Commonly known as ‘Cycads’, they are little different from our flowering neighbours as they belong to a primitive group of plants, i.e., gymnosperms who came relatively early on this earth. Cycads are quite common ornamentals in urban gardens but one of them Cycas circinalis is conspicuous in the traditional diet charts. Endemic to peninsular India, this plant is distributed in the states of Kerala, Karnataka, Tamil Nadu and in the south of Maharashtra. The plant is popularly named as “Queen sago palm”. The flour, prepared from the dried seed, is commonly known as “eenthakka podi”, a popular substitute of rice flour among the indigenous communities in Kerala. In Pathanamthitta district, endosperms are separated from seed, dried, and powdered to make flour for preparing various delicacies. Moreover, the Kadar tribe of Thrissur uses the underground part (“Eenth”) as food. Irulas of Pillur valley, Tamil Nadu, use the tender leaves and shoots as a vegetable (known as “Enthu”) in their daily food intake. The same habit is also found in Palliyar tribe of Madurai and Tirunelveli districts of Tamil Nadu, where the plant is known as “Paereenji”. The plant is a forest dweller therefore, naturally propagated, but habitat destruction and rampant bark extraction pushed it to the endangered category. Till date, no organized cultivation for the plant has been reported. A recent initiative is taken by CSIR-NBRI, Lucknow for Cycad species conservation in India by establishing Cycad Conservation Centre at CSIR-NBRI Botanic Garden.

Cycas circinalis (eenthakka podi)


Dendrocalamus strictus

Family: Poaceae

This giant grass family member belongs to the great league of ‘bamboos’. Interestingly, it is also infamous in other names, such as male bamboo, Calcutta bamboo or solid bamboo perhaps indicating its sturdiness. Although the plant has been highly valued for making house frames, tent poles, scaffolding, bullock carts, and fences its various edible parts, young shoots, seeds, flowers, underground parts are popular among the tribes and non-tribes alike. The tribes like Gond, Kawar, Nagesia, Oraon korwa, Pandokodaku, Khairwar, Majhwar communities of Chhattisgarh use this plant for the edible leaves and shoots. The plant is called as ‘bhans’ in this area. In the Mayurbhanj district of Orissa, the tribal groups like Santhal, Kolha, Bathudi, and Gond use the leaves, seeds, and shoots as a good source of nutrients. The local names include dongri bans, salia bans, banso, and bans. In Uttarakhand, especially in the Lohba range of Kedarnath forest division in the Garhwal region the flower and the underground parts of the plant are also used among the local communities. Young shoots are cooked and consumed widely in Coorg and Malnad region of Karnataka. The shoots are steamed and salted to be eaten raw. Pushcarts filled with the delicacy are a very common scene in many parts of South India. The food from bamboo remains incomplete without a word about north-eastern India. Perhaps most widely referred use of bamboo is from the seven sisters of India. Assam, Manipur, Meghalaya, Arunachal Pradesh, and the rest of the other states have their variety of sumptuous dishes from young bamboo shoots.

The seeds are used to substitute grains especially when you are keen on your calorie intake. These are used to make a variety of dishes where rice is used. The ‘kheer’ made using the seeds are available across the restaurants of Kerala and is very popular during the harvest festival ‘Onam’. The ‘payasam’ is made using jaggery and milk along with Dendrocalamus seeds. In addition to this, the rural places of south India bake rice with coconut to make steamed cakes or ‘puttu’. Nowadays, being a trendy food it is available in many e–com platforms, organic shops, and dishes are common in many cafeterias in south India.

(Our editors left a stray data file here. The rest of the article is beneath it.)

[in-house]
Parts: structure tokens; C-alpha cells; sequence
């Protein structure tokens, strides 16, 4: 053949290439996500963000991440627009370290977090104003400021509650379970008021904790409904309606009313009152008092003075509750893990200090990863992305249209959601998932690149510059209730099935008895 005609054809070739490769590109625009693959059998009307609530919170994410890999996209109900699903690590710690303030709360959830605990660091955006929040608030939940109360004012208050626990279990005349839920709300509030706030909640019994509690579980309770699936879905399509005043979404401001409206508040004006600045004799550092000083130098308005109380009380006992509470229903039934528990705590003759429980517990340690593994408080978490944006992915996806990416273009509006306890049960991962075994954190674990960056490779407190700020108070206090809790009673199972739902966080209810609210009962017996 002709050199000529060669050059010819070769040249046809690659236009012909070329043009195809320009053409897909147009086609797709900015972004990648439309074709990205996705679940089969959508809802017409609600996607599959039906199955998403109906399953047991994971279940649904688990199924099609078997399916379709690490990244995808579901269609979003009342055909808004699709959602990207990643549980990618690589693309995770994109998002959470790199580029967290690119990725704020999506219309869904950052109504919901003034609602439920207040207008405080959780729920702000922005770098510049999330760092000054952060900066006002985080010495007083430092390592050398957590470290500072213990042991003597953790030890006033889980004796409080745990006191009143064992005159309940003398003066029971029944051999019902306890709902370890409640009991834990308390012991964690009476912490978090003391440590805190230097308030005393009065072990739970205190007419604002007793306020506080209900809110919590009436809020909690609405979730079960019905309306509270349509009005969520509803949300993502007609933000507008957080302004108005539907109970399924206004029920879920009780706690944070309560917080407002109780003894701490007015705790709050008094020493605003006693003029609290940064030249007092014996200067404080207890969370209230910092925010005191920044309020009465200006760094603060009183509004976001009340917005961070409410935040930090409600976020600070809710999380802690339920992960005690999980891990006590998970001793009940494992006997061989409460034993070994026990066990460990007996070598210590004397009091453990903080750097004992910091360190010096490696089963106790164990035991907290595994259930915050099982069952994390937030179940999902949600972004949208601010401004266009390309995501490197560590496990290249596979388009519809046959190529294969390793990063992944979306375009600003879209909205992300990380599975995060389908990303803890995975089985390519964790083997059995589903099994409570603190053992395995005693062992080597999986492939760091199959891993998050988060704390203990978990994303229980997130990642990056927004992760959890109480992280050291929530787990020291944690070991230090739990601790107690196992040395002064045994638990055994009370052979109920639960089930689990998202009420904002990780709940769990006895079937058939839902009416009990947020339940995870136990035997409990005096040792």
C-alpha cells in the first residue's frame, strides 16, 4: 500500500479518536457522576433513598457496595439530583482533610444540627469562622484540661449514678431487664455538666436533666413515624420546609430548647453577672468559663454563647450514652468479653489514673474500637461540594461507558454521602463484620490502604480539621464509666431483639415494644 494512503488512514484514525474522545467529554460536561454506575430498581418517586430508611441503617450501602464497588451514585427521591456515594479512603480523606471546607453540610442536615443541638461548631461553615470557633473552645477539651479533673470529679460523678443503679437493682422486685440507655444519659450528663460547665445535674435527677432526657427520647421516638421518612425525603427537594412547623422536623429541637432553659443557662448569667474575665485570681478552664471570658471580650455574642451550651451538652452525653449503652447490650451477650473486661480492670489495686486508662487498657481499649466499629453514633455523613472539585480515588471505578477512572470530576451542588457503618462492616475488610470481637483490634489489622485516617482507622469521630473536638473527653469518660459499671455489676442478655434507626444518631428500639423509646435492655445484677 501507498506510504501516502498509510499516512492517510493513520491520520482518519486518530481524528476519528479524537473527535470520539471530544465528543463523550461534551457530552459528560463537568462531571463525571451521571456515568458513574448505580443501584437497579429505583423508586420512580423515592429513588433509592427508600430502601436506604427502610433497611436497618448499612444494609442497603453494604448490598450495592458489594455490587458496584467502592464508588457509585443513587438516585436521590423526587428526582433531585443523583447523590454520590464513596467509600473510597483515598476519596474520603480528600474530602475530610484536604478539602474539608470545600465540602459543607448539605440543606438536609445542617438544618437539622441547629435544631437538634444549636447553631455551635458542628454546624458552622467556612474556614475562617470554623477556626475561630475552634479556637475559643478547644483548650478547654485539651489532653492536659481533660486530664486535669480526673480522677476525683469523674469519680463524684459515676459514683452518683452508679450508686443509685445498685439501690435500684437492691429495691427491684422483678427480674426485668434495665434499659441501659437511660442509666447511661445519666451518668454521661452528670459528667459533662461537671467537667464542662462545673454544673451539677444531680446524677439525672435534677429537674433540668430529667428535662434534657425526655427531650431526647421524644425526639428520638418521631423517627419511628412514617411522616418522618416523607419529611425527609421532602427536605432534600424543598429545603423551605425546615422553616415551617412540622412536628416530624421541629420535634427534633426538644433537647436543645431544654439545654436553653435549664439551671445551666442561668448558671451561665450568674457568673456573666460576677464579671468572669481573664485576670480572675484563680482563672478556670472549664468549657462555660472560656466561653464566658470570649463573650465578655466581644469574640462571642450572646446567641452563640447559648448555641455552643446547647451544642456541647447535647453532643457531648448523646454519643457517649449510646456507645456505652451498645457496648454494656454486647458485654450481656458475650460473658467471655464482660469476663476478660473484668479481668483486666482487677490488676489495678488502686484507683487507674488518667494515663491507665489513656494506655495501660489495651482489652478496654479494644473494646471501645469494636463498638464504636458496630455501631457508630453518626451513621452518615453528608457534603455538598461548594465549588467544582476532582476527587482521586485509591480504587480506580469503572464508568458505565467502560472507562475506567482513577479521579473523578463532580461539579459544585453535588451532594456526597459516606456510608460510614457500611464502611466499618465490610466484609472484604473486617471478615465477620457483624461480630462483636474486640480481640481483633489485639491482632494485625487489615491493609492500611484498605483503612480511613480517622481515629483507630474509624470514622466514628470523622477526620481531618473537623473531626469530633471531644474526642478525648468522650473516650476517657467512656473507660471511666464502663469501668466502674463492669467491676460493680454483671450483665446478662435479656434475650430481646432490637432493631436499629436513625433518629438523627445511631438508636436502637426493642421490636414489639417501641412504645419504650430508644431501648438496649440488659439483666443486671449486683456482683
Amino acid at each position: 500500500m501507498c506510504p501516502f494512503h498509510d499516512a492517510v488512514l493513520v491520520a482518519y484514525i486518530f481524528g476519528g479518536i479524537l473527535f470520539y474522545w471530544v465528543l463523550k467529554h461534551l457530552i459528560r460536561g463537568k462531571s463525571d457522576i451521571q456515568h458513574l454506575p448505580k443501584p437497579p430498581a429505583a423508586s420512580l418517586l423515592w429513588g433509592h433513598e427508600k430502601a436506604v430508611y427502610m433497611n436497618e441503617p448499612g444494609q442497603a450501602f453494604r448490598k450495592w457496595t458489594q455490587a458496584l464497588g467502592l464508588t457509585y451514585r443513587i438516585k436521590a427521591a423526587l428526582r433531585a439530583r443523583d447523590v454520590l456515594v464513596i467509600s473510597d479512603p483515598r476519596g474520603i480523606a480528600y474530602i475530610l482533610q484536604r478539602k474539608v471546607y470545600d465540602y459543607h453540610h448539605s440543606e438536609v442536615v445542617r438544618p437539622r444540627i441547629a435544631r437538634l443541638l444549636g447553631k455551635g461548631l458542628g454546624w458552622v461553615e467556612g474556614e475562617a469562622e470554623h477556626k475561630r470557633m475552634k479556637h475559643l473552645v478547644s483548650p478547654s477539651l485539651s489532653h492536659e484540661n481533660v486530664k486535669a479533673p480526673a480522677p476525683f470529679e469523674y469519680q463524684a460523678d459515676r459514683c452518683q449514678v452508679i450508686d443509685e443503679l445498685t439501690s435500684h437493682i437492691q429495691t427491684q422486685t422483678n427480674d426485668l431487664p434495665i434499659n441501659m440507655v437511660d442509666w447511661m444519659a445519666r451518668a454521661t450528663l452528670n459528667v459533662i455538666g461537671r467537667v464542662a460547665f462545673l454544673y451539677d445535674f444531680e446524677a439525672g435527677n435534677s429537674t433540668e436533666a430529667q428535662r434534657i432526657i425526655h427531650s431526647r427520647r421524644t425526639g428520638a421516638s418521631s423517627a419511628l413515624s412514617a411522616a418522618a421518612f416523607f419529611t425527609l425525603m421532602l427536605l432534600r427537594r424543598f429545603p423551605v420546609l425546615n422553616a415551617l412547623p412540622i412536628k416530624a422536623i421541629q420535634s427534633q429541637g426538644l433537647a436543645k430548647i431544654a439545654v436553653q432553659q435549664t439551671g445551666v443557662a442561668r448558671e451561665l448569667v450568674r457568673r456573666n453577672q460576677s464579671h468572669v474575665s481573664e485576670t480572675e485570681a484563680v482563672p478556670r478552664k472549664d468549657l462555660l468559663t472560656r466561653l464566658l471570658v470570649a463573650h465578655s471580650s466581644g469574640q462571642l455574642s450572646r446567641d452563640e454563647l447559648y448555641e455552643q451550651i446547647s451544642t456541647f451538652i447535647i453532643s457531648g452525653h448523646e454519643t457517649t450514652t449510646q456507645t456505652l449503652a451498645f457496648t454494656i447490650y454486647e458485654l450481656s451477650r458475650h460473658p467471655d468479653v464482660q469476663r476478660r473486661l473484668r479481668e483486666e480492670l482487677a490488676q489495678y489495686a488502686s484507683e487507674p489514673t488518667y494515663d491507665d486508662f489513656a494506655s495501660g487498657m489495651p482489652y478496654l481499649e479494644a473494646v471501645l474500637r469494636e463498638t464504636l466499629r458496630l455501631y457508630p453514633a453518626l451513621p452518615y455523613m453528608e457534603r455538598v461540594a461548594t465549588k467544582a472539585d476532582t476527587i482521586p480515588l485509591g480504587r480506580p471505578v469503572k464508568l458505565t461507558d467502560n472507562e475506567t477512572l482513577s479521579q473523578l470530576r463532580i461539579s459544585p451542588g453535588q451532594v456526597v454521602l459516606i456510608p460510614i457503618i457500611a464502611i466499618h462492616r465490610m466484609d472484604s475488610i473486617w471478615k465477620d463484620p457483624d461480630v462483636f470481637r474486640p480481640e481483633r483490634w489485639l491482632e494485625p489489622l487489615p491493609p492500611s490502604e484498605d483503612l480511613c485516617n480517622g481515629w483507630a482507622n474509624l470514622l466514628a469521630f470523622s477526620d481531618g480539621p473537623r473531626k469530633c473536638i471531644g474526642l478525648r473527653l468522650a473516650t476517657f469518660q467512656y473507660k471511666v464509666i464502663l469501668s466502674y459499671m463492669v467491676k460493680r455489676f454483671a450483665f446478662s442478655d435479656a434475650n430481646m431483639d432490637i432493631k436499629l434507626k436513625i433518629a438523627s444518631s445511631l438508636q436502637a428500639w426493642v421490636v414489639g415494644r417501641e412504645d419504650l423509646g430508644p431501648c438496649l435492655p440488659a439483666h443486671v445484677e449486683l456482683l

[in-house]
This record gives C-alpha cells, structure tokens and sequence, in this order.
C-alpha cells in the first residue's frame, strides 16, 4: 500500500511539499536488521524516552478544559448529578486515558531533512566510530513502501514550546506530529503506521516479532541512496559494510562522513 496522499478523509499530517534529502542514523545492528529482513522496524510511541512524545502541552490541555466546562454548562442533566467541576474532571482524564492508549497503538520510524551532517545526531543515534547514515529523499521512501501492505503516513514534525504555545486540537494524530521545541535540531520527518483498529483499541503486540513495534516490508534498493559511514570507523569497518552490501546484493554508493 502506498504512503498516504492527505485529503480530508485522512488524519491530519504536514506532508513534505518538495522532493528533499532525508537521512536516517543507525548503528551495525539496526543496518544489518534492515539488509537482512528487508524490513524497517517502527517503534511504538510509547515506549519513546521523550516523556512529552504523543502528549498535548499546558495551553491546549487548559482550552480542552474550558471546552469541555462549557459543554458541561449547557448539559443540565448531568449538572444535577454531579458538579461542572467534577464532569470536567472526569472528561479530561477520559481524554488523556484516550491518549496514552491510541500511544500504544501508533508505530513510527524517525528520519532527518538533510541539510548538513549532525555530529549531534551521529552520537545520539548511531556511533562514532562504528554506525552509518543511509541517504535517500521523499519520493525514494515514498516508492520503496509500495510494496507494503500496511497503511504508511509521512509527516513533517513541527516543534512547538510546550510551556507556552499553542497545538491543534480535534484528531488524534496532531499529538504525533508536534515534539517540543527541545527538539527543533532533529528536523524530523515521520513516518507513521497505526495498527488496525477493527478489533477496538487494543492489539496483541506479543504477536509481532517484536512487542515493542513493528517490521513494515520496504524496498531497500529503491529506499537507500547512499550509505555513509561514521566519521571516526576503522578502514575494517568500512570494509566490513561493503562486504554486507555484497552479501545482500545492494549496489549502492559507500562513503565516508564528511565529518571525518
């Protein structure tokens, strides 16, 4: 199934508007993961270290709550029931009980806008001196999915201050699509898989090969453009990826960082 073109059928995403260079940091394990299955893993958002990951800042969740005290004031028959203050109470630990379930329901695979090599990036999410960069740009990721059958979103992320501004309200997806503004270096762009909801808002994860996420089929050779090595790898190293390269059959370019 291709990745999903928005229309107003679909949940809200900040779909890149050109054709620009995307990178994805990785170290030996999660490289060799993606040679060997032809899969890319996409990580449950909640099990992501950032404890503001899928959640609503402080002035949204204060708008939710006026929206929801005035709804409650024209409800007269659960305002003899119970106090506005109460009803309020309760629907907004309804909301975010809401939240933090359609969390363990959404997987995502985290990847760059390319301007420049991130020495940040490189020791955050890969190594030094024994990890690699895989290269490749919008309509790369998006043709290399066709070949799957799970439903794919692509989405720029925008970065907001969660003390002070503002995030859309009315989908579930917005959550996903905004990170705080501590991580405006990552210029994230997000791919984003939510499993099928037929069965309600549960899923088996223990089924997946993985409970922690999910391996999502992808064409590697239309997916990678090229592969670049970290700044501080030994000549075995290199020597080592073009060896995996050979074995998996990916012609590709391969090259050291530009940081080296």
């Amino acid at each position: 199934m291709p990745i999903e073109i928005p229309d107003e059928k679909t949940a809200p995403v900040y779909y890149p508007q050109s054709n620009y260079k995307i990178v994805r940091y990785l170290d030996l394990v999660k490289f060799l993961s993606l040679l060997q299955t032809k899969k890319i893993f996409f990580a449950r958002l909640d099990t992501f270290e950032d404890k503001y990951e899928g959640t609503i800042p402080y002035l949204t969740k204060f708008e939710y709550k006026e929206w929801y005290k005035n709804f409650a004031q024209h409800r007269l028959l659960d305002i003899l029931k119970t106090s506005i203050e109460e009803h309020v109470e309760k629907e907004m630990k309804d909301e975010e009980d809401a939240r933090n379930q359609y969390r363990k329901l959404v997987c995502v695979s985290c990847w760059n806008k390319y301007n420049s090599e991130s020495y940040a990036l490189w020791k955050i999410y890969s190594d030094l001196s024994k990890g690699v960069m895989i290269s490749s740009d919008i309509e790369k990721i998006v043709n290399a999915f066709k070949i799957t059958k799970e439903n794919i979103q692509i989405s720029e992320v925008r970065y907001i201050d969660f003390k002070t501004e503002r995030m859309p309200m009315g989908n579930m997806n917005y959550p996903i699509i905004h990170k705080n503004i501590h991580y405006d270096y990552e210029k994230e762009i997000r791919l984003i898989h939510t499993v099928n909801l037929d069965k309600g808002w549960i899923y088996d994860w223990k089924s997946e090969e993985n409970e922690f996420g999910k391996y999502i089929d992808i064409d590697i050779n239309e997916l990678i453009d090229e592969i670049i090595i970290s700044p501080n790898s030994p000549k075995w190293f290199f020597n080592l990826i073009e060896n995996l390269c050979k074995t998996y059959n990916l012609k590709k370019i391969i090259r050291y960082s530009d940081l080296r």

Dendrocalamus strictus (bhans)



Dimocarpus longan

Family: Sapindaceae

A small yellowish fruit, a litchi in disguise, that may confuse many. Yes, its resemblance to litchi has earned him adorable names, Naga Lichu, Tokra, Kath lichu and Mirgoch among the locals in the state of Assam and in Garo Hills, Meghalaya. In West Bengal, the fruit has a local name as Aansphal, a common surrogate of litchi. The fleshy aril is also cherished raw by the locals of Uttara Kannada, Karnataka. Dimocarpus longan, commonly known as Longan, is a tropical tree of soapberry (Sapindaceae) family that also includes its close kins e.g., litchi, rambutan, korlan. The plant is common in tropics of South Asia and the fruit has white fleshy aril sweeter than the common litchi. The black seed peeps through the white flesh and looks like a pupil and so-called ‘dragon eye fruit’. However, largely owing to rampant logging in recent past the natural populations have dwindled to a great extent and it is now near threatened, although informal horticulture is practised at many places. History says that certain cultures have a long tradition of use (especially in China) but its wider acceptance has begun only recently. There are a few farmers who cultivate these fruits in the southern part of India as the fruit is used for treating insomnia, stomach pain, and dementia. Regarding the increasing cultivation area and increasing quantity of longan fruit, attempts have been taken in India as well. In the northern Bihar, longan cultivation has been started experimentally in Minapur, Mehsi, and Kanti among litchi growers. The modern culinary experts even use the fruit in dried, canned, and other processed forms. The dried flesh of the fruit is available in all supermarkets in India or via e-com stores serving processed foods.

Dimocarpus longan(Aansphal)